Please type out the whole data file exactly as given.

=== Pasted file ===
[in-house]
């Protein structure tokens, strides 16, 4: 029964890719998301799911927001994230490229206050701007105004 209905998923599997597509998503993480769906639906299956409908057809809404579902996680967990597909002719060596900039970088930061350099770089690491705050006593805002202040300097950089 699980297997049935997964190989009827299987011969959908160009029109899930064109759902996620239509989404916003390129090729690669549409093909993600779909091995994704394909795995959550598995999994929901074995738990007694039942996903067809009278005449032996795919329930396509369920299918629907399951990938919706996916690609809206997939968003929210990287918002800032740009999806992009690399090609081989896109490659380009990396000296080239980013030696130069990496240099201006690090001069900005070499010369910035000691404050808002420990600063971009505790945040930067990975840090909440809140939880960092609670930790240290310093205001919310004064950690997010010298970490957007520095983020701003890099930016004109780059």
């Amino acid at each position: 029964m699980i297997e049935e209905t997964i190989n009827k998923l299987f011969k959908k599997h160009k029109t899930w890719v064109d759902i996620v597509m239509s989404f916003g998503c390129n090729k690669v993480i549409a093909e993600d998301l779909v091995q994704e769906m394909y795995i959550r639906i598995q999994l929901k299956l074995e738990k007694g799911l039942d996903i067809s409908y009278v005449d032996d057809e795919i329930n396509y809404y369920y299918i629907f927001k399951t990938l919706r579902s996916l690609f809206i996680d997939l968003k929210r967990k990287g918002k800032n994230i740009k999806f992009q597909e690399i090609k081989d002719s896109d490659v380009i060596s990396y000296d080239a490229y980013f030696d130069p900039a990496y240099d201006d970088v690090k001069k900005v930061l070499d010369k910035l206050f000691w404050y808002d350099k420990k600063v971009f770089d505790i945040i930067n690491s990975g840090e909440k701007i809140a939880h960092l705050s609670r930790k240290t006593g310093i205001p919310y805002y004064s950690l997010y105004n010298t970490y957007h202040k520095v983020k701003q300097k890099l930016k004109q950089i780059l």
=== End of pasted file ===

[in-house]
């Protein structure tokens, strides 16, 4: 029964890719998301799911927001994230490229206050701007105004 209905998923599997597509998503993480769906639906299956409908057809809404579902996680967990597909002719060596900039970088930061350099770089690491705050006593805002202040300097950089 699980297997049935997964190989009827299987011969959908160009029109899930064109759902996620239509989404916003390129090729690669549409093909993600779909091995994704394909795995959550598995999994929901074995738990007694039942996903067809009278005449032996795919329930396509369920299918629907399951990938919706996916690609809206997939968003929210990287918002800032740009999806992009690399090609081989896109490659380009990396000296080239980013030696130069990496240099201006690090001069900005070499010369910035000691404050808002420990600063971009505790945040930067990975840090909440809140939880960092609670930790240290310093205001919310004064950690997010010298970490957007520095983020701003890099930016004109780059």
């Amino acid at each position: 029964m699980i297997e049935e209905t997964i190989n009827k998923l299987f011969k959908k599997h160009k029109t899930w890719v064109d759902i996620v597509m239509s989404f916003g998503c390129n090729k690669v993480i549409a093909e993600d998301l779909v091995q994704e769906m394909y795995i959550r639906i598995q999994l929901k299956l074995e738990k007694g799911l039942d996903i067809s409908y009278v005449d032996d057809e795919i329930n396509y809404y369920y299918i629907f927001k399951t990938l919706r579902s996916l690609f809206i996680d997939l968003k929210r967990k990287g918002k800032n994230i740009k999806f992009q597909e690399i090609k081989d002719s896109d490659v380009i060596s990396y000296d080239a490229y980013f030696d130069p900039a990496y240099d201006d970088v690090k001069k900005v930061l070499d010369k910035l206050f000691w404050y808002d350099k420990k600063v971009f770089d505790i945040i930067n690491s990975g840090e909440k701007i809140a939880h960092l705050s609670r930790k240290t006593g310093i205001p919310y805002y004064s950690l997010y105004n010298t970490y957007h202040k520095v983020k701003q300097k890099l930016k004109q950089i780059l």